AT&T’s intent to acquire T-Mobile USA is subject to regulatory approval. Will regulators look at the deal through the lenses of sustaining the traditional industry’s profit allocation or through the lenses of device-led disruption?
In theory, regulators are to make a determination on whether the deal will reduce customer choice. But the question is really choice of what? The focus is presumably on the choice of service plans. That’s understandable, however coupled to that choice is the choice of devices and even more importantly, the choice of platforms.
The trouble is that US consumers have never had much choice and the US wireless marketplace has been a minefield of incompatibilities and obstacles to market forces.
To begin with, US carriers maintain multiple incompatible network standards. Phones which work on one network do not work on any other. A Sprint phone won’t work on AT&T or on Verizon. In fact, some Sprint phones won’t work on all of Sprint’s network as it still uses the iDen standard legacy from the Nextel acquisition. Even the iPhone which is designed for the AT&T network does not handle T-Mobile’s version of 3G. So a consumer cannot make a decision on devices independent of a decision on carrier. This is a phenomenon unique to the US.
Secondly, in the US carriers charge for incoming minutes and have shunned pre-paid customers. There was a time when SMS messages were not compatible between networks, which led to the emergence of RIM as the only wireless messaging solution available, though initially not to the average teenager.
Thirdly, because of the multiple incompatible standards, network coverage in the US is still abysmal. Each carrier has had to build out parallel (incompatible) networks at great expense using non-standard equipment over a vast landmass. The result is not only a very expensive network whose capex demands high service fees, but a very poor quality network which is always both spotty and capacity constrained. Operators are therefore keen to lock customers in to post-paid plans to ensure cash flows that drive capital allocations. This is essentially an upmarket flight which does not encourage low end innovation.
These idiosyncrasies are rooted in historical regulatory rulings that led operators to create a uniquely American wireless market. The key regulation was that the US shall have no single wireless standard. In the spirit of laissez-faire this may make sense. But the result has been failure of the common good. This is sharply contrasted with other developed countries which (with notable exceptions) deliver superior service with high efficiency.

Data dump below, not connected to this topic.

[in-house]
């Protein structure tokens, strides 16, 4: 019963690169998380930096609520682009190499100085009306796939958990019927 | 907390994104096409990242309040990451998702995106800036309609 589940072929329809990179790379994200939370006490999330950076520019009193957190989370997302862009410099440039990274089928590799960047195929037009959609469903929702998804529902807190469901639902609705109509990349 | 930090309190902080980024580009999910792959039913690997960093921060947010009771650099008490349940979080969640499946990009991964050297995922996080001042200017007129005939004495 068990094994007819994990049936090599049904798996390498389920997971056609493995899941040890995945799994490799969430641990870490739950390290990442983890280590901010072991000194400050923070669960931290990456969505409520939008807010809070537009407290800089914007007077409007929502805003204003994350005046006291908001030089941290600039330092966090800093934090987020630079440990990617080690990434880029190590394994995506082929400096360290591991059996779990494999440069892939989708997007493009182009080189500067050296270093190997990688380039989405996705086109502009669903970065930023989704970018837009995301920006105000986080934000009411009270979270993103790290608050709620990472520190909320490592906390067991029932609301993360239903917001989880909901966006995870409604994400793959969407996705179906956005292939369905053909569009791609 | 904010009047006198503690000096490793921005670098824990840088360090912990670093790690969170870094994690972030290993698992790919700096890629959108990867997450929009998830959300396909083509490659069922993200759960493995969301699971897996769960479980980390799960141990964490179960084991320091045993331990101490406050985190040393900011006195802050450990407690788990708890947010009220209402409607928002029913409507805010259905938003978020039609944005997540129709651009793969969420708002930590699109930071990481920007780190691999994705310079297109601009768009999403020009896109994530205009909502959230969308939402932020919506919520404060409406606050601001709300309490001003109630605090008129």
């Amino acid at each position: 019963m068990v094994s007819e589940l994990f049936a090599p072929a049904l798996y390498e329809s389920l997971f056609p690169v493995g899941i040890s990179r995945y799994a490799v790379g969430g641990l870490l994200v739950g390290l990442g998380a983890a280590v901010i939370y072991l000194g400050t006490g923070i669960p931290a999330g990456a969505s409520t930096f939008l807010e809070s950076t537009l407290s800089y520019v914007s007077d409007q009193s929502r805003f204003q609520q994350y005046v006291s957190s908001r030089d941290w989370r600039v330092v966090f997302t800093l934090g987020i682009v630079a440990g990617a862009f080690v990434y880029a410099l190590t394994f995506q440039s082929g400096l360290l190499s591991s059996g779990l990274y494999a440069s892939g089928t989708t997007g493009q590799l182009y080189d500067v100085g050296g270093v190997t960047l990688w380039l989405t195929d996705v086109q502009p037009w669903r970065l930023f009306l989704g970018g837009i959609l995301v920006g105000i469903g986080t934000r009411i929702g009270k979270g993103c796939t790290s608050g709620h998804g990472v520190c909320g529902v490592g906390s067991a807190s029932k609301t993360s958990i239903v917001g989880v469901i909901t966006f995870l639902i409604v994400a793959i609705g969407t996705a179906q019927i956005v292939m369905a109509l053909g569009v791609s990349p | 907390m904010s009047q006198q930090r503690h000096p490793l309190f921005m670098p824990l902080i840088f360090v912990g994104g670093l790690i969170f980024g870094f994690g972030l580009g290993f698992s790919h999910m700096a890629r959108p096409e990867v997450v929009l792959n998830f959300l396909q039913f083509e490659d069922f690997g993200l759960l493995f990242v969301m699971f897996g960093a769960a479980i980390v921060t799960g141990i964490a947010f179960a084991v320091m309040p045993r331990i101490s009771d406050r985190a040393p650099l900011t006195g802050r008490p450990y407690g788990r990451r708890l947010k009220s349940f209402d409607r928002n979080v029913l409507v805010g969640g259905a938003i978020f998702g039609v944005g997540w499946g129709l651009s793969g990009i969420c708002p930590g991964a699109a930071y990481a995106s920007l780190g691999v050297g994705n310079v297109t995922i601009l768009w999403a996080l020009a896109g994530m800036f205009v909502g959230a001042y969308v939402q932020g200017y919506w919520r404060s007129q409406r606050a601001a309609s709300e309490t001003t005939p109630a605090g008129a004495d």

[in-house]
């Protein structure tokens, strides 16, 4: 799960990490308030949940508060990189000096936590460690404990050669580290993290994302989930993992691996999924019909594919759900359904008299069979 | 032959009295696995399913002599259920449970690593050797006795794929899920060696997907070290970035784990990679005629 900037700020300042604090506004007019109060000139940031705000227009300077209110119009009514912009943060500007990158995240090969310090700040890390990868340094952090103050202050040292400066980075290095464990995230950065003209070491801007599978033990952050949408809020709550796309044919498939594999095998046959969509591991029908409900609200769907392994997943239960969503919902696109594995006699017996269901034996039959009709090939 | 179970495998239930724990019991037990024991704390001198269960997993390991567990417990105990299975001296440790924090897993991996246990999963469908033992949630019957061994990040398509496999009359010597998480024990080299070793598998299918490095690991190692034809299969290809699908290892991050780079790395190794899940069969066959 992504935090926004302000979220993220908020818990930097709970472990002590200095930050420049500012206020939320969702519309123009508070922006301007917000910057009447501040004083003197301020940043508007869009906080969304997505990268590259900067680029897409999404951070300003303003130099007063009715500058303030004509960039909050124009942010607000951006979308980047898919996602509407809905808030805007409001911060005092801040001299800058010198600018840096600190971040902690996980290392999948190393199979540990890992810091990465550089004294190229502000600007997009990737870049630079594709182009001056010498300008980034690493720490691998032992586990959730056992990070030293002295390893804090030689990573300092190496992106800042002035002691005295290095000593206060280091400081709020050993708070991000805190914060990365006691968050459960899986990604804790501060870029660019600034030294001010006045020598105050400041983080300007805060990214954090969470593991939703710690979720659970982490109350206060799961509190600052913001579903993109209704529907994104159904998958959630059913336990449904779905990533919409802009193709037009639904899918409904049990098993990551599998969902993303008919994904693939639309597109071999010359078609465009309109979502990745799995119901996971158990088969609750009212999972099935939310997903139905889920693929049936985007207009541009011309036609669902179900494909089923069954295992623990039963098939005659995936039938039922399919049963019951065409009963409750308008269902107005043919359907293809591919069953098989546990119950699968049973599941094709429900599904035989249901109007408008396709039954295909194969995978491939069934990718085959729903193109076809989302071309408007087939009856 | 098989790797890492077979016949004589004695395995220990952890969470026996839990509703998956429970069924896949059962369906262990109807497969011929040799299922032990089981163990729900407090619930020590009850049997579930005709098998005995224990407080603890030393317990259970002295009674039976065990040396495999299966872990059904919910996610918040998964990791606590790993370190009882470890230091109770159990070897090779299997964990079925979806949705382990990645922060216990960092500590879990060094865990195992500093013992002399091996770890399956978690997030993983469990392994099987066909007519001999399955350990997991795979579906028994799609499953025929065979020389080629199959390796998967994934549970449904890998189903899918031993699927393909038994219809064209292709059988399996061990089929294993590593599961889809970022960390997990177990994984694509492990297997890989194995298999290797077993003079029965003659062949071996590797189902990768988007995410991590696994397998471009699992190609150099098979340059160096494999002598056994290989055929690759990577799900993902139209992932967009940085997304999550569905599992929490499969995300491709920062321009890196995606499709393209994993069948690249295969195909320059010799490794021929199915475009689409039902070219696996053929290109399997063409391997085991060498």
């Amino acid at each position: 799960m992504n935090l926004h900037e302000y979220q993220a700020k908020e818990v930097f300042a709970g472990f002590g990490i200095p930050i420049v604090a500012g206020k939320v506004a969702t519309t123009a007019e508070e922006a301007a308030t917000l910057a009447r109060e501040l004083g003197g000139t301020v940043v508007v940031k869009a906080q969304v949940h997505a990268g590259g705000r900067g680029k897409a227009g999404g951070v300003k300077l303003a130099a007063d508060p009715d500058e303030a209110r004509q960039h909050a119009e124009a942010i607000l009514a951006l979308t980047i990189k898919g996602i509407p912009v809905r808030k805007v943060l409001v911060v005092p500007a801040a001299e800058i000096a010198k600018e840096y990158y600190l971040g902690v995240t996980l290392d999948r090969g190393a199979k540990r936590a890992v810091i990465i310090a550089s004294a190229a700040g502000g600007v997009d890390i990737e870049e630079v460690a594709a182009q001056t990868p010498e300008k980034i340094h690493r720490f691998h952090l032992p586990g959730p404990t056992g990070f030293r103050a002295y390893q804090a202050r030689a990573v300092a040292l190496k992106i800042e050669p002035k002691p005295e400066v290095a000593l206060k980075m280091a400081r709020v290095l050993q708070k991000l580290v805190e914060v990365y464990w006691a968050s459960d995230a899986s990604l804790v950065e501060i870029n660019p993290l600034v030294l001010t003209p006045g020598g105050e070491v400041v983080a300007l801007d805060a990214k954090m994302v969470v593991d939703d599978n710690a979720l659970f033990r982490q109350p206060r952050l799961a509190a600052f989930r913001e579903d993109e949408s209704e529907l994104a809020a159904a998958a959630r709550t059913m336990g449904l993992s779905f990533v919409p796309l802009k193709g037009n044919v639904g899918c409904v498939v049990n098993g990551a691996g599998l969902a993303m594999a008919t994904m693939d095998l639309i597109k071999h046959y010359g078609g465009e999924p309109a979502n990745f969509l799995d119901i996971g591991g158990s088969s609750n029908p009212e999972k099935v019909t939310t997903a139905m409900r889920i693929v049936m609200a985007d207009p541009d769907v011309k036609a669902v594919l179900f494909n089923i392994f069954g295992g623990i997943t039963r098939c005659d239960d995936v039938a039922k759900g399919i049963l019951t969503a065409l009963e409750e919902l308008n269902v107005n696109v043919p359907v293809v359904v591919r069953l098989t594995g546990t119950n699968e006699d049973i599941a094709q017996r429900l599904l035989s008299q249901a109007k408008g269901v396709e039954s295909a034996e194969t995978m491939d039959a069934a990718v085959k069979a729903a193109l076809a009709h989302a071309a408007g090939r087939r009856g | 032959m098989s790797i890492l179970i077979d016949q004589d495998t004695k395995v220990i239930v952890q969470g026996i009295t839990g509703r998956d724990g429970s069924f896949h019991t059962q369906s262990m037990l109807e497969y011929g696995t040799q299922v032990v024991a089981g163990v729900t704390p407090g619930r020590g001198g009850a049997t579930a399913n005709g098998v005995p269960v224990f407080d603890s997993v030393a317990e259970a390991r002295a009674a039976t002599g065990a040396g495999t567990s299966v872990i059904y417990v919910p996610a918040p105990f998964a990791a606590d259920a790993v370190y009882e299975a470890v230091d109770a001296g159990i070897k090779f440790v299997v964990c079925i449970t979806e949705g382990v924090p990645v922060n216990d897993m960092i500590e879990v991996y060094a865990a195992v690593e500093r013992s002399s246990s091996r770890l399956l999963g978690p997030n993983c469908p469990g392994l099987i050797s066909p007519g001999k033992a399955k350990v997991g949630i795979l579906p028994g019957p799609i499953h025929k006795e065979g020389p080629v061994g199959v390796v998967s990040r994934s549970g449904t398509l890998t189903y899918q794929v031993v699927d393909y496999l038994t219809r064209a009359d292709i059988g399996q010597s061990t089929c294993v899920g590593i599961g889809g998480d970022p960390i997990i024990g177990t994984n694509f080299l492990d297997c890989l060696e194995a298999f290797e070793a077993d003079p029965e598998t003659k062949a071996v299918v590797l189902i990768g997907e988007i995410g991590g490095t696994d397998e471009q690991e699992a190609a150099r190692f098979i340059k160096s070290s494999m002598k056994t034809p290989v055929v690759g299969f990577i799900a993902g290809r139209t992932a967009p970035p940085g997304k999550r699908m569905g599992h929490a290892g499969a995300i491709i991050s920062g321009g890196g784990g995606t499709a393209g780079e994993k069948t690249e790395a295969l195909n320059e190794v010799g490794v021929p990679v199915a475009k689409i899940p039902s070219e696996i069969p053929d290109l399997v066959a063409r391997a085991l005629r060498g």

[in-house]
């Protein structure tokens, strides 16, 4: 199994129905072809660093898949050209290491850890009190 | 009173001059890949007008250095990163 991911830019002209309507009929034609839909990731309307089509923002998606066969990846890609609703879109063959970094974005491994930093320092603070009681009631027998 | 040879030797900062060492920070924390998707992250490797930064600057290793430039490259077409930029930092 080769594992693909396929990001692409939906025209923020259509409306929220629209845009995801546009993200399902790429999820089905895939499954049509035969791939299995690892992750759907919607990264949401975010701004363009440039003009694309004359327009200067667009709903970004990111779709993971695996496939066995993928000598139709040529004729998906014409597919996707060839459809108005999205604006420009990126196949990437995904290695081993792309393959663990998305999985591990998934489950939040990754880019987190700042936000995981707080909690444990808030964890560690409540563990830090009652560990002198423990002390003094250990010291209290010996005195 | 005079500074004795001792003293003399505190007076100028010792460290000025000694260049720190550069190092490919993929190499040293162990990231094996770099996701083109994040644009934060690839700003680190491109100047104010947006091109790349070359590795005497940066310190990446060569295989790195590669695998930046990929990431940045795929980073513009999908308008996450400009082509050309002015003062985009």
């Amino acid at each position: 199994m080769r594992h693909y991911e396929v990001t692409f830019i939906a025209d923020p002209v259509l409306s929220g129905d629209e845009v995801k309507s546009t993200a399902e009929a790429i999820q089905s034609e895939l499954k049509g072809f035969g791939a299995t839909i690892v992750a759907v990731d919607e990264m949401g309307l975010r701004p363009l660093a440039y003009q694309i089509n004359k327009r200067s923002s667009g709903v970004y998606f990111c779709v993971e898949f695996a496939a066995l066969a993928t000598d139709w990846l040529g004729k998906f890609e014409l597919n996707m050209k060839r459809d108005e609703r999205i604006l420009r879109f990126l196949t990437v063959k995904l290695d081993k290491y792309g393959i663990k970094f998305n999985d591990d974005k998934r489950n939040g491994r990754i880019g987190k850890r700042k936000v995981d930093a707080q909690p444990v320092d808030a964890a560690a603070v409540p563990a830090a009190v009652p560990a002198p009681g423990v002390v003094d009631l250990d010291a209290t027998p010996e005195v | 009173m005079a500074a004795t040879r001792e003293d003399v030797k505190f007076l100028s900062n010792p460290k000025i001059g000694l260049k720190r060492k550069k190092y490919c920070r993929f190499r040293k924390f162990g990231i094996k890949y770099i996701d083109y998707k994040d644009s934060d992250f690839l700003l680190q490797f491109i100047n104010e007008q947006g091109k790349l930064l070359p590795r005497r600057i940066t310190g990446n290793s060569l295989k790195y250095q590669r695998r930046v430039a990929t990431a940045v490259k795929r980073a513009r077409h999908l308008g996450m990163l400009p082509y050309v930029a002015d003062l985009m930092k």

The US is so unique that it developed its own “Galapagos syndrome”. Few global brands can be bothered to invest in it. Vodafone tried to play in the US with Verizon, but its minority position offered no leverage because Verizon spent the better part of a decade avoiding global networking standards. Now T-Mobile is desperate for an exit after trying to leverage the foothold it paid dearly for and failing to offer devices that capture users’ imaginations (because they were railroaded into another incompatibility with 3G). Conversely, no US brands have been able to expand internationally. US operators are non-entities abroad, even in what would be natural expansion territories like Latin America or the Caribbean. Those markets belong to European investors today.
Given this background, it’s very likely that regulators will look at the deal in terms of balancing what is essentially a deeply flawed, cobbled together industry. Companies can argue that they are rationalizing through consolidation but regulators can argue that “choice” is decreasing. These arguments are mostly moot. The problem is that the US wireless market is balkanized and byzantine.
It’s therefore perhaps stunning that the platforms that are currently winning in mobile computing are American: iOS and Android. Note further that none of these winners came from the world of wireless or telecom. These new points of profit condensation in the industry entered from a different industry: computing. But are they now pursuing telecom-compliant strategies? Arguably no. I choose to call them mobile computing and not phone platforms specifically because they will tolerate the cellular regimes as long as they need to, and no longer. Once they will reach the perch of power, the industry will conform to them, not vice versa.
- Japan has a similar problem but less pronounced.
- Microsoft is still in the running as is Palm, both American.